I know we have some international members as part of this site and it would be interesting to hear what their certification process entails ...
Saturday, July 16, 2011
Is it bad when the New York Times and the Wall Street Journal are running stories on what seems like a regular basis regarding certain orthopaedic devices and implants?
Many of you probably have read or heard of recent editorial pieces and comments on those pieces regarding BMP-2.
The real question, which I don't think I've seen addressed yet to some degree, is what is the role of Industry Sponsored Research? Does it have a place in Orthopaedic Surgery? And if so, in what way?
Maybe the plea should be made to the federal funding agencies like the NIH - if the pay line weren't in the single percentage points maybe we wouldn't have to turn to industry to fund our research.
Or maybe we should turn to the federal government and look for them to restore reimbursement to reasonable levels so that physicians don't feel compelled to become consultants or seek to enhance their income.
Or maybe we should turn to industry and say that sponsorship come in DIRECT costs only and paying surgeons to do research is not appropriate.
But, let's also not forget that without industry sponsored research, we would not have made the advances we have in medicine, whether it's pharmaceuticals or implants.
Is Industry Sponsored Research tainted regardless of the quality of the research being performed?
Monday, June 27, 2011
No, I am not referring to Orthopaedic Surgeons, often referred to as "Pods" in short, but rather the concept of Physician Owned Distributorships (PODs). The concept is that the physician, in this case the orthopaedic surgeon, is the distributor of implants to the hospital. This, essentially, limits the need for additional resources or personnel to be in the operating room and also limits 3rd party individuals in the positioning of implants within the hospital or surgery center setting.
The Wall Street Journal recently published an article on PODs with emphasis on Congress looking into the legality of such organizations, particularly from a STARK perspective (anti-trust).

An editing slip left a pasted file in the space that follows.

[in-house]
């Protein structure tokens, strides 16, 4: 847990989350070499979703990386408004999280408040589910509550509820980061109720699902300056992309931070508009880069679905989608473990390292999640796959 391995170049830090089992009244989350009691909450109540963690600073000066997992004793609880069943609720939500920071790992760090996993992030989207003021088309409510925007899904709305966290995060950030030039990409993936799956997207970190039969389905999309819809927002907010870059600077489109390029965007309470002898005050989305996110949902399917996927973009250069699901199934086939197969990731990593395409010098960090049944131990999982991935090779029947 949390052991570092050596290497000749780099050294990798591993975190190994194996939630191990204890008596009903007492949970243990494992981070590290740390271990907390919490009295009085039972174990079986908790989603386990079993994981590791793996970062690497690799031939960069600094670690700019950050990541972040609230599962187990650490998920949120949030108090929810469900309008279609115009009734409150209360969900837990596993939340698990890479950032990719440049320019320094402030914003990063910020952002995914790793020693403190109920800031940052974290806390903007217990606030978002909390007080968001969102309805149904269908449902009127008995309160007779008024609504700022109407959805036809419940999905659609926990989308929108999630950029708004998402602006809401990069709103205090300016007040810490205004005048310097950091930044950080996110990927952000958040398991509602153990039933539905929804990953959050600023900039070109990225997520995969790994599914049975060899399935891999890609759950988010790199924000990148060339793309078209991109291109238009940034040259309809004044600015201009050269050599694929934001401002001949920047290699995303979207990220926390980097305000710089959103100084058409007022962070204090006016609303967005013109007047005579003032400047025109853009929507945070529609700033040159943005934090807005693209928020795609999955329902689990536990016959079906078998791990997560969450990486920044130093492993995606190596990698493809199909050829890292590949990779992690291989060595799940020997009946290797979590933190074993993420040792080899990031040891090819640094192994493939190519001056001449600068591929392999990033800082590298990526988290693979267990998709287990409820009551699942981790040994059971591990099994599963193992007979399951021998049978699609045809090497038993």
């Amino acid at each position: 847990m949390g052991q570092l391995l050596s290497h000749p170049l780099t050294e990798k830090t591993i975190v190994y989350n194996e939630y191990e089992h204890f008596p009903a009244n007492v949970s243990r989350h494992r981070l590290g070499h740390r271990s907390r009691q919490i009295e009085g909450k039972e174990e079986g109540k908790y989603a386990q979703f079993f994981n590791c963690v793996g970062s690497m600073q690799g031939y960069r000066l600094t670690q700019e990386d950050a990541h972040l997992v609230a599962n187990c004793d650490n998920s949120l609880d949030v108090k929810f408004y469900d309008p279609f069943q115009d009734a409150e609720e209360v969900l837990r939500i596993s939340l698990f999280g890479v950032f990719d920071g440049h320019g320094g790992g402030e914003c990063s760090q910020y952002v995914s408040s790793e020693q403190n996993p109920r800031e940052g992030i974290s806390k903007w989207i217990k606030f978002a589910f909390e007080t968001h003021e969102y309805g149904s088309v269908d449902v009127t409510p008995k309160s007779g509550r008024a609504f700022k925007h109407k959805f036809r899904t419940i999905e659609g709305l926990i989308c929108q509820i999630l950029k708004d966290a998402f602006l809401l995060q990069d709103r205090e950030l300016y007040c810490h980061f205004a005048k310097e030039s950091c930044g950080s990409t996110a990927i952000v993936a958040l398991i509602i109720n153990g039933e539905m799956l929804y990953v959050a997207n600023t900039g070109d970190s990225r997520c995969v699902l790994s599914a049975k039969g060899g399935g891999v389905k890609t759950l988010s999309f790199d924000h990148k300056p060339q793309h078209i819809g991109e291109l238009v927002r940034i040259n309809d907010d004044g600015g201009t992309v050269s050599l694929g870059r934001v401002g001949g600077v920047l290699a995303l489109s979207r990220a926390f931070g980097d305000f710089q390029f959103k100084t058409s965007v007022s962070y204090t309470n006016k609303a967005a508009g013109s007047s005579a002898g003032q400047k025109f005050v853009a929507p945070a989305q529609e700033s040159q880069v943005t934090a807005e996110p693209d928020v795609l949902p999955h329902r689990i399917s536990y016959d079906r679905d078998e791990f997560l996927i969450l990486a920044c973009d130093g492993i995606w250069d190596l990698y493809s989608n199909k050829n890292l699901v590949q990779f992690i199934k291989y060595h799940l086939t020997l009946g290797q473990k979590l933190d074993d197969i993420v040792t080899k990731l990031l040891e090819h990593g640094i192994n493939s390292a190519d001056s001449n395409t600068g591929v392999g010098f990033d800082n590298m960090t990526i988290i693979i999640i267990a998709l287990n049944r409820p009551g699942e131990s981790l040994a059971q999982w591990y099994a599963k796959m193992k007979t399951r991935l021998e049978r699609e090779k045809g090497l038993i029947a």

I would like to hear from those who have experience on either end of the POD concept and also from our international readers who might provide a unique perspective on the financial relationships between vendors, hospitals, and physicians.
Thursday, March 31, 2011
Okay, so what are you all using? Or anything at all for that matter?
I was recently at a trauma meeting where the term "Holy Water" was thrown around.
At the end of the day, I keep waffling. There's A LOT of data out there that I am sure our community is aware. What does it all mean? It's like alphabet soup.
Recently, the FDA did not approve a product containing recombinant human BMP for fear that it may lead to cancer ... really?
Then there was another article published in the literature about the off label use of a certain biologic approaching 90% ...
And there's the non-invasive biologics - like ultrasound and electrical stimulation.
So I ask you - what's the answer?
Wednesday, March 09, 2011
The AAOS meeting is always an interesting experience. I am not sure what I should take away from it ... So I pose to you, what did you feel was the most important aspect of the meeting ...
Additionally, I'd like to hear what you think this Blog should focus on. My interests (aside from orthopaedics - which Malcom Gladwell might disagree given his position on Expertise) include education and health policy. I also have an interest in the "machine" that makes health systems and hospitals work. There is a lot going on with looking at different financial models and different strategies going on with revenue enhancement.
We can also focus on the science of orthopaedics ... although I'm not sure what that really means. Our department recently hosted Dr. Bhandari from McMaster University as a Grand Rounds speaker. His talk was, simply, fantastic. It provided a perspective on what we do and how we do it ... and how we NEED to do it with respect to the use of Evidenced Based Medicine ... or as the term of the year is - compartive effectiveness research.
Look forward to hearing your thoughts.
Tuesday, February 15, 2011
It's that time of year again ... I look forward to the annual meeting. I know it's controlled chaos - a well oiled machine with multiple pistons running simultaneously. It truly is an amazing coordinated effort.